IRA Contribution: Why Timing Matters

October 28, 2022

Topics:

Media type: Article, Podcast

IRA Contribution: Why Timing Matters

2.9 minute read • 

October 28, 2022

Until 2023, if you’re under age 50, you can contribute up to $6,500 to one or more IRA accounts. If you are 50 or older, the limit is slightly higher ($7,500). *

You can contribute to a year-specific IRA any time between January 1 and the next year’s tax deadline (usually April 15). So you have until April 18, 2023 to contribute to your 2022 IRA, but we don’t recommend waiting. You can also make 2023 IRA contributions between January 1, 2023 and April 15, 2024.

Learn how to invest in an IRA now

Investment Points

You invest to make money. The money you earn depends mainly on three factors:

asset allocation. Bonds, stocks, and short-term cash reserves are all types of assets. When you invest, you can choose the percentage of your total portfolio that you want to allocate to each type of asset. Depending on where you are in your investment journey, you can choose a more aggressive allocation (like a higher percentage of stocks) or a less risky allocation (like a higher percentage of bonds).

The amount you invest. You earn money through compound interest – when the income from your investments generates its own income. If you contribute more, you have more money to generate income…which means you have more income to generate additional income. As long as you stay within your annual IRA contribution limits, you can control how much you invest. Learn more about IRA eligibility, contribution limits, and withdrawal rules.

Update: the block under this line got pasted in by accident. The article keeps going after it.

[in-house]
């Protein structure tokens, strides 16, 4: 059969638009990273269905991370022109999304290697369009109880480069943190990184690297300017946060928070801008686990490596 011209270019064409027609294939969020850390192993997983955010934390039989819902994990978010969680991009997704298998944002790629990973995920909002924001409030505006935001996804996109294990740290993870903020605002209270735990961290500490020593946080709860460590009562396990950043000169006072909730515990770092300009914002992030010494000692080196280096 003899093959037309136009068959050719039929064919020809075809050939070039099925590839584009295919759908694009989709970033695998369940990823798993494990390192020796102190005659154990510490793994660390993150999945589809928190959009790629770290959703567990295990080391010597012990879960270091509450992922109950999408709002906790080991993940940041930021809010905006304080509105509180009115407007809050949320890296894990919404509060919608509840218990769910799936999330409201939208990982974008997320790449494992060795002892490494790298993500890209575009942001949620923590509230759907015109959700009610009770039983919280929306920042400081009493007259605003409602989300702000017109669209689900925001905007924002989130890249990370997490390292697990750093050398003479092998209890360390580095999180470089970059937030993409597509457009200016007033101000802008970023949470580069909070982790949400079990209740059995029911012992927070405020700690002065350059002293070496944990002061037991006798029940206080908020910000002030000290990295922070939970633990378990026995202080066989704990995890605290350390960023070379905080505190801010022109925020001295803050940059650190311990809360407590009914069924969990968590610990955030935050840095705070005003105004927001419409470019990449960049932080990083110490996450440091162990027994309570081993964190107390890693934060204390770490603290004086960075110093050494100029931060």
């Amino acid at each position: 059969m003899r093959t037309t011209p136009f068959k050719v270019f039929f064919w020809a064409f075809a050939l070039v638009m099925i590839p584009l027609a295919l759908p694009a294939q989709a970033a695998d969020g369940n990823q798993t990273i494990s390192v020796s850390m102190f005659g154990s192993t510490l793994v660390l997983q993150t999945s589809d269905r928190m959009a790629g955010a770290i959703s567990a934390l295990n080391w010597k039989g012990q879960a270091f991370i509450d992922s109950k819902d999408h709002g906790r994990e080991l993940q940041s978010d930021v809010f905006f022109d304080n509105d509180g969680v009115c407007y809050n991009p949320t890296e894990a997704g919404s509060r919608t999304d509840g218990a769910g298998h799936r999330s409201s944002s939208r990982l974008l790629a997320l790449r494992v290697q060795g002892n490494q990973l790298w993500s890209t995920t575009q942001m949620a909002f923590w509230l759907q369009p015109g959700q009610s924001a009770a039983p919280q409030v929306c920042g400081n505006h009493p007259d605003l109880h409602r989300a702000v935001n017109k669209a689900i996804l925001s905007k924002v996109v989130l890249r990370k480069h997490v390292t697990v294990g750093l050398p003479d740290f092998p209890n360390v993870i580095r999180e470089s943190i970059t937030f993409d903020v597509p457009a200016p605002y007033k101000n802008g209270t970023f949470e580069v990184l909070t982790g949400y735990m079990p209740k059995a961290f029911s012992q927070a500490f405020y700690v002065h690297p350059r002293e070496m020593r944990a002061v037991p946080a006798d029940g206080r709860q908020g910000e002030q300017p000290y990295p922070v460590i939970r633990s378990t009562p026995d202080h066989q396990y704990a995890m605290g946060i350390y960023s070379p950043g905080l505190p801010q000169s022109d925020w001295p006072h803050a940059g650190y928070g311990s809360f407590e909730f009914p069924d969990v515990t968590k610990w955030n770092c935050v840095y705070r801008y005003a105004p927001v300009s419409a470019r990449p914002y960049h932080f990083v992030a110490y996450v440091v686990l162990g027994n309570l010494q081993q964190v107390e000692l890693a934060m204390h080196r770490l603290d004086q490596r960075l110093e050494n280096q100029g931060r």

when you invest. If you wait until the tax deadline to contribute to an IRA, you will miss more than 15 months of compound interest. If you have the financial flexibility to choose when to contribute to an IRA, do so as soon as possible. Understand the relationship between time, risk and reward.

Time is money

Using the 2022 contribution limit, assuming you invest $6,000 per year in your IRA for 30 years, your average annual return is 4%. **

Example 1:

You make a one-time investment each January and your ending balance is $354,053, which includes a gain of $174,053.

Example two:

You make a one-time investment each April and your ending balance is $336,510, which includes earnings of $156,510. This is $17,543 less than what you won in Example A. In each example, you contribute a total of $180,000 to the IRA over a 30-year period. The difference in income is only due at the time of your donation.

do your best

The hypothetical examples above represent hypothetical scenarios that are not always repeatable in real life. For example, you may not be able to invest the same amount every year or you may have to skip years altogether. It does not matter. Take small steps to save 12-15% of your gross income (including employer contributions) each year.

Maybe you don’t have the financial flexibility to make a lump sum contribution to your IRA in January or April or any other month. Right. Try setting up recurring automatic bank transfers. By making two monthly contributions over a 30-year period (total contributions of $180,000) and earning an average annual return of 4%, the ending balance is lower than Example A but higher than Example A. B not bad.

Want to improve your retirement goals? Use our retirement income calculator to see where you are now and how much you might need in the future.

If you contribute to an IRA, regardless of how much and when, you’re on the right track. But if you happen to find that you can afford to make your annual IRA contribution before next year’s tax filing deadline, go for it!